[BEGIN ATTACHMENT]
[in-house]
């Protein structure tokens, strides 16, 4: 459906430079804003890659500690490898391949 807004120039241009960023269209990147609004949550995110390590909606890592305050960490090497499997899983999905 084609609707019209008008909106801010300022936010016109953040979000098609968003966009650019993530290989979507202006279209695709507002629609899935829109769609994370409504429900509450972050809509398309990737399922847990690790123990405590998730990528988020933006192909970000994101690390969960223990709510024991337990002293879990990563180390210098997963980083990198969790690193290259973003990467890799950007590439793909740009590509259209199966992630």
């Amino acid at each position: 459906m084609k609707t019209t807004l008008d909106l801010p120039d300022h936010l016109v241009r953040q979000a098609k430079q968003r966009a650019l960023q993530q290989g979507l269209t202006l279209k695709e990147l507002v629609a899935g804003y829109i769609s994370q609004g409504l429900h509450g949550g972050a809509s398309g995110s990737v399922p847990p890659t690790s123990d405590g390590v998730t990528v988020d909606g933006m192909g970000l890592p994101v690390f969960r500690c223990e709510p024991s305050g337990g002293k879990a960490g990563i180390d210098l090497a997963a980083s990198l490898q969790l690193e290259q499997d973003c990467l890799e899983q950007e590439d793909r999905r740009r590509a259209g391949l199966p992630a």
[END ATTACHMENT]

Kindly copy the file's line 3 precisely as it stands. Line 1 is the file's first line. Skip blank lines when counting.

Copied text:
């Amino acid at each position: 459906m084609k609707t019209t807004l008008d909106l801010p120039d300022h936010l016109v241009r953040q979000a098609k430079q968003r966009a650019l960023q993530q290989g979507l269209t202006l279209k695709e990147l507002v629609a899935g804003y829109i769609s994370q609004g409504l429900h509450g949550g972050a809509s398309g995110s990737v399922p847990p890659t690790s123990d405590g390590v998730t990528v988020d909606g933006m192909g970000l890592p994101v690390f969960r500690c223990e709510p024991s305050g337990g002293k879990a960490g990563i180390d210098l090497a997963a980083s990198l490898q969790l690193e290259q499997d973003c990467l890799e899983q950007e590439d793909r999905r740009r590509a259209g391949l199966p992630a």